The incoming administrations are assembling their staffs (read on), as time ticks down for the Class of 2010. Thanks for stopping by for my weekly column. As always, feel free to share your thoughts and tips via idonnis (at) ripr (dot) org, and to follow me on the twitters. Here we go.
What to make of the news that CVS Health, which is headquartered in Rhode Island, is opening a high-tech center in Boston. RIPR political analyst Scott MacKay has some thoughts.
Rhode Island-based CVS Health employs more than 7,000 workers in our state. The pharmacy giant calls Woonsocket home, but the recent news that it is opening a high-tech center in Boston sent shivers through segments of the business and economic development community in a state with New England’s highest unemployment rate.
Mayor-elect Jorge Elorza is making an appearance tonight at the annual Hope Street Merchants Association’s Holiday Stroll along Hope Street.
This event begins at 5:30 p.m. and highlights the businesses along Hope Street. It is a festive event filled with fire jugglers, a petting zoo, musicians and food trucks. Along with the fun, it serves as reminder of the need to shop local during the holiday season.
Some good news for Rhode Island’s state budget: income and sales tax receipts are up over last year’s totals.
That’s the report from the state Department of Revenue comparing state revenues through October with the same period last year. Income tax collections are 3 percent about last year and sales levies are up 4.3 percent, according to data released today.
On a more sober note, state gambling tax collections are down 1.3 percent from the same period last year.
Governor-elect Gina Raimondo has decided to keep A.T. Wall, Rhode Island’s longtime corrections director, and the nation’s longest serving corrections head, in his post.
Wall has served as director of corrections since 2000. A graduate of Yale University and Yale Law School, Wall is a native Rhode Islander who worked as a prosecutor in Manhattan after law school. He is known as erudite and thoughtful and is well-respected within the corrections community locally and nationally.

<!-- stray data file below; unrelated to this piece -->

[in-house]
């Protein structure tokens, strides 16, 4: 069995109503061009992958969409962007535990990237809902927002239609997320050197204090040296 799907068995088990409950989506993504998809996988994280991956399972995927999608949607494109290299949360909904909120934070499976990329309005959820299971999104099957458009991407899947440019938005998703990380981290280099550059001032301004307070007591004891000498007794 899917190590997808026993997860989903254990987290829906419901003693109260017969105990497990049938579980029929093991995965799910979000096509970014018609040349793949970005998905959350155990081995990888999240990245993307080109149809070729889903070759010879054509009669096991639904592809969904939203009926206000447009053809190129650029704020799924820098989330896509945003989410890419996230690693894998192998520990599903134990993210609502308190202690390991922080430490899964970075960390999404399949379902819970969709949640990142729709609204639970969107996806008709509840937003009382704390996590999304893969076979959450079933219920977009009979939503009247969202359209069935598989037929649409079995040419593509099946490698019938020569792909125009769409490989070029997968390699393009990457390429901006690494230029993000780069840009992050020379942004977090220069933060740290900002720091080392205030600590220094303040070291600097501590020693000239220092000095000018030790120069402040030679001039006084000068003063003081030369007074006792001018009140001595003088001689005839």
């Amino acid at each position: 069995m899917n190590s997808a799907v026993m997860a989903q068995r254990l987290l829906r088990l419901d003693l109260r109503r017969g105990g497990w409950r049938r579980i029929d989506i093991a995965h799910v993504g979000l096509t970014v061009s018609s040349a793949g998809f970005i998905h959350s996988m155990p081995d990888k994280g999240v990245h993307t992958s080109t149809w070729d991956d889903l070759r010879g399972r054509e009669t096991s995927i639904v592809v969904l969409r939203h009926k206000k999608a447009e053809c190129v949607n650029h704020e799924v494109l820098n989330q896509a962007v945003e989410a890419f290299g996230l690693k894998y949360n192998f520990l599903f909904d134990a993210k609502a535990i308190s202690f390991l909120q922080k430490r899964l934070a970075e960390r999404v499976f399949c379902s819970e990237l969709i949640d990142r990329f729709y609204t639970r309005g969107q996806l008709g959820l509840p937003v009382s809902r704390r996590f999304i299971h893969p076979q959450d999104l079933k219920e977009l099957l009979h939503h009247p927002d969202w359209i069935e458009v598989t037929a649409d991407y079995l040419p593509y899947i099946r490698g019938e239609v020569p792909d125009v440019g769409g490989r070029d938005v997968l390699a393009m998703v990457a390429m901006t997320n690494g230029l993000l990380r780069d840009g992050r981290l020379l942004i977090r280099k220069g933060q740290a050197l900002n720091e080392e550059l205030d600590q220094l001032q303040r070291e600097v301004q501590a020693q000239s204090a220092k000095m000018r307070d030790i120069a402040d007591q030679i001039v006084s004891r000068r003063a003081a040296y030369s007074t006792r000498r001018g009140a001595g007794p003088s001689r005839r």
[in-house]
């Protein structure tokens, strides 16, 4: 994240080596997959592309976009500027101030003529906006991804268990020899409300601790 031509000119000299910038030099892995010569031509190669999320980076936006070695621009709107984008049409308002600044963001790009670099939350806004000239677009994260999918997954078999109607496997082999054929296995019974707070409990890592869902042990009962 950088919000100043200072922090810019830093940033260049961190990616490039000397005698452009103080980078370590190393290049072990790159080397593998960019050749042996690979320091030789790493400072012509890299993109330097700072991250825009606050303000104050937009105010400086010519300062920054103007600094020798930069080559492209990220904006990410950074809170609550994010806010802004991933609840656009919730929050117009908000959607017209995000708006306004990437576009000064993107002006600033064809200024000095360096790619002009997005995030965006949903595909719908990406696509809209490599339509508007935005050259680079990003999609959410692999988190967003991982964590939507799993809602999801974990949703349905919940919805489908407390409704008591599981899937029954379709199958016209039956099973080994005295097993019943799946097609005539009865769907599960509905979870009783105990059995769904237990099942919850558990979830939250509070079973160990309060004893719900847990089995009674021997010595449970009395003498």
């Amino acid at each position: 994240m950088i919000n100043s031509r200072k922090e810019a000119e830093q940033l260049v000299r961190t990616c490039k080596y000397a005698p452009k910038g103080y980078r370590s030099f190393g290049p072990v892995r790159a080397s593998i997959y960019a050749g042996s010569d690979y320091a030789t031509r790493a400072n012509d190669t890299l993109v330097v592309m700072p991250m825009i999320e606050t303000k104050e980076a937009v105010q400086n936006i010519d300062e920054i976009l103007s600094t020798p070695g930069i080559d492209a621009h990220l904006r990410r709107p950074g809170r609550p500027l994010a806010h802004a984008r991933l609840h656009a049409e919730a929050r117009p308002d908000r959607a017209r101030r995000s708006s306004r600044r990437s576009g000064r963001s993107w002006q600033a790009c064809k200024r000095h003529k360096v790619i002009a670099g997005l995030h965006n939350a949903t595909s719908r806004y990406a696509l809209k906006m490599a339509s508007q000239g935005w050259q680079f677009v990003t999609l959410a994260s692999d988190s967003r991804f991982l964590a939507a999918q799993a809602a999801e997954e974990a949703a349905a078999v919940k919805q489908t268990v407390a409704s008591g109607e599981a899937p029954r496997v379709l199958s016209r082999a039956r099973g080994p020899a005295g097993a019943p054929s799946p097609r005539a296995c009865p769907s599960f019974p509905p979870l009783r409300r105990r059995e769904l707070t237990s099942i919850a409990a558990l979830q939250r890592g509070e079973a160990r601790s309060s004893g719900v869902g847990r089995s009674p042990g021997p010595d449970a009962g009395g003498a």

Secretary of State-elect Nellie Gorbea plans to fill three key posts in her administration with Steve Gerencser as deputy secretary/chief of staff, Gonzalo Cuervo as senior adviser/communications director, and Melissa Long as deputy secretary/director of administration.
Gorbea was the top vote-getter in the November 4 election and became the first Hispanic woman elected to statewide office in New England.
Governor-elect Gina Raimondo plans to re-appoint Janet Coit as the director of the state Department of Environmental Management.
“During the past four years, Director Coit proved to be not only a strong advocate for the environment, but a skilled manager of a complex department,” Raimondo said in a statement. “I admire her passion for conserving our natural resources and am thrilled to have her continue her good work as a member of my cabinet.”
Coit's re-appointment is subject to confirmation by the state Senate.
Governor-elect Gina M. Raimondo has picked Stephen S. Neuman, director of public affairs for Maryland Governor Martin O’Malley, as her chief of staff.
“I am excited to have Steve help lead my team as we work to move Rhode Island forward," Raimondo said in a statement. “His experience working for governors in Maryland, North Carolina and Missouri will be invaluable as we work to find new and creative solutions here.”
It sometimes seems as if all of our contemporary debates over education revolve around high-stakes testing. RIPR political analyst Scott MacKay says our schools are neglecting an important topic that isn’t tested.
Trying to figure out what’s happening in education nowadays is an exercise in futility. You have to learn a new language suffused with psycho babble and techno-speak: educators use terms like rubrics, social-emotional learning and site-based management..
If anyone still cares about the Holiday/Christmas tree Statehouse kerfuffle, Gov. Lincoln Chafee announced today that this year’s rotunda evergreen will be called a`` Christmas tree’’ and that Secretary of State Ralph Mollis will light it on Wednesday, December 3 at 6 p.m.
The 15-foor Fraser Fir evergreen was donated to the state by Sarah Partyka of the Farmer’s Daughter farm in South Kingstown.
``I am happy to be part of such a wonderful holiday tradition, lighting the State House Christmas tree,’’ said Mollis in a statement.